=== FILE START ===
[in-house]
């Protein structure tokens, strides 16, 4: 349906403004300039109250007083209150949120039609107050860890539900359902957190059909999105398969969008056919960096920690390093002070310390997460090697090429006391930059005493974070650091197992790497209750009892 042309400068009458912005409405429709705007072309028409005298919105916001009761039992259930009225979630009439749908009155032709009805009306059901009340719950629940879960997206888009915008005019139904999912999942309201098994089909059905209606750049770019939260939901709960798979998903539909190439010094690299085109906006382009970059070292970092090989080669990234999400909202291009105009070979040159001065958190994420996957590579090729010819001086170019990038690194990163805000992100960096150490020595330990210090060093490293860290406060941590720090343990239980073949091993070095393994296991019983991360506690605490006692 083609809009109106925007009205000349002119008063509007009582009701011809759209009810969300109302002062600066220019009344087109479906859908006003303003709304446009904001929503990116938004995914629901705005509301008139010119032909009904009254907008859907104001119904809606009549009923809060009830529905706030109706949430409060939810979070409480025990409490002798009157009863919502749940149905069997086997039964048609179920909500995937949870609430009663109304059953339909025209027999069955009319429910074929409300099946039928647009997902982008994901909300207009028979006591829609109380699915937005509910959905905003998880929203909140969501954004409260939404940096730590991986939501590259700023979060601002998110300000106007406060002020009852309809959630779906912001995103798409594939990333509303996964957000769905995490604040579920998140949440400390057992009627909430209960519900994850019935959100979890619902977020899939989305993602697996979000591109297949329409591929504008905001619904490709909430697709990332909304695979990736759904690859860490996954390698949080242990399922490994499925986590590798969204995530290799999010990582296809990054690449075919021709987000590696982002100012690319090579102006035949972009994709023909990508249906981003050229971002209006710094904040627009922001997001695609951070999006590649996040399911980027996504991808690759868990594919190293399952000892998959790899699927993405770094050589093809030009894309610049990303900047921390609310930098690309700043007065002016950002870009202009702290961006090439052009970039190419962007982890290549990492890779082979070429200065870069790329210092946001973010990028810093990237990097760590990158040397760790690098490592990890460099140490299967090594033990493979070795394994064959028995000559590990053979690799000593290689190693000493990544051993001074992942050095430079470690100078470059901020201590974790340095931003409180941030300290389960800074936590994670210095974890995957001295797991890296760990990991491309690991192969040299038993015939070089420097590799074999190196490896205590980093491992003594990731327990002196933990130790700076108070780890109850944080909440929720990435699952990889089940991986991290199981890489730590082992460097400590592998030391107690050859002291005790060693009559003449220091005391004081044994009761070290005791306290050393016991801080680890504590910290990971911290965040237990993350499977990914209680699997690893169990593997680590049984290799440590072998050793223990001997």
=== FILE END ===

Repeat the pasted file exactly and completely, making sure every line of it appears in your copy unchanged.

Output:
[in-house]
């Protein structure tokens, strides 16, 4: 349906403004300039109250007083209150949120039609107050860890539900359902957190059909999105398969969008056919960096920690390093002070310390997460090697090429006391930059005493974070650091197992790497209750009892 042309400068009458912005409405429709705007072309028409005298919105916001009761039992259930009225979630009439749908009155032709009805009306059901009340719950629940879960997206888009915008005019139904999912999942309201098994089909059905209606750049770019939260939901709960798979998903539909190439010094690299085109906006382009970059070292970092090989080669990234999400909202291009105009070979040159001065958190994420996957590579090729010819001086170019990038690194990163805000992100960096150490020595330990210090060093490293860290406060941590720090343990239980073949091993070095393994296991019983991360506690605490006692 083609809009109106925007009205000349002119008063509007009582009701011809759209009810969300109302002062600066220019009344087109479906859908006003303003709304446009904001929503990116938004995914629901705005509301008139010119032909009904009254907008859907104001119904809606009549009923809060009830529905706030109706949430409060939810979070409480025990409490002798009157009863919502749940149905069997086997039964048609179920909500995937949870609430009663109304059953339909025209027999069955009319429910074929409300099946039928647009997902982008994901909300207009028979006591829609109380699915937005509910959905905003998880929203909140969501954004409260939404940096730590991986939501590259700023979060601002998110300000106007406060002020009852309809959630779906912001995103798409594939990333509303996964957000769905995490604040579920998140949440400390057992009627909430209960519900994850019935959100979890619902977020899939989305993602697996979000591109297949329409591929504008905001619904490709909430697709990332909304695979990736759904690859860490996954390698949080242990399922490994499925986590590798969204995530290799999010990582296809990054690449075919021709987000590696982002100012690319090579102006035949972009994709023909990508249906981003050229971002209006710094904040627009922001997001695609951070999006590649996040399911980027996504991808690759868990594919190293399952000892998959790899699927993405770094050589093809030009894309610049990303900047921390609310930098690309700043007065002016950002870009202009702290961006090439052009970039190419962007982890290549990492890779082979070429200065870069790329210092946001973010990028810093990237990097760590990158040397760790690098490592990890460099140490299967090594033990493979070795394994064959028995000559590990053979690799000593290689190693000493990544051993001074992942050095430079470690100078470059901020201590974790340095931003409180941030300290389960800074936590994670210095974890995957001295797991890296760990990991491309690991192969040299038993015939070089420097590799074999190196490896205590980093491992003594990731327990002196933990130790700076108070780890109850944080909440929720990435699952990889089940991986991290199981890489730590082992460097400590592998030391107690050859002291005790060693009559003449220091005391004081044994009761070290005791306290050393016991801080680890504590910290990971911290965040237990993350499977990914209680699997690893169990593997680590049984290799440590072998050793223990001997």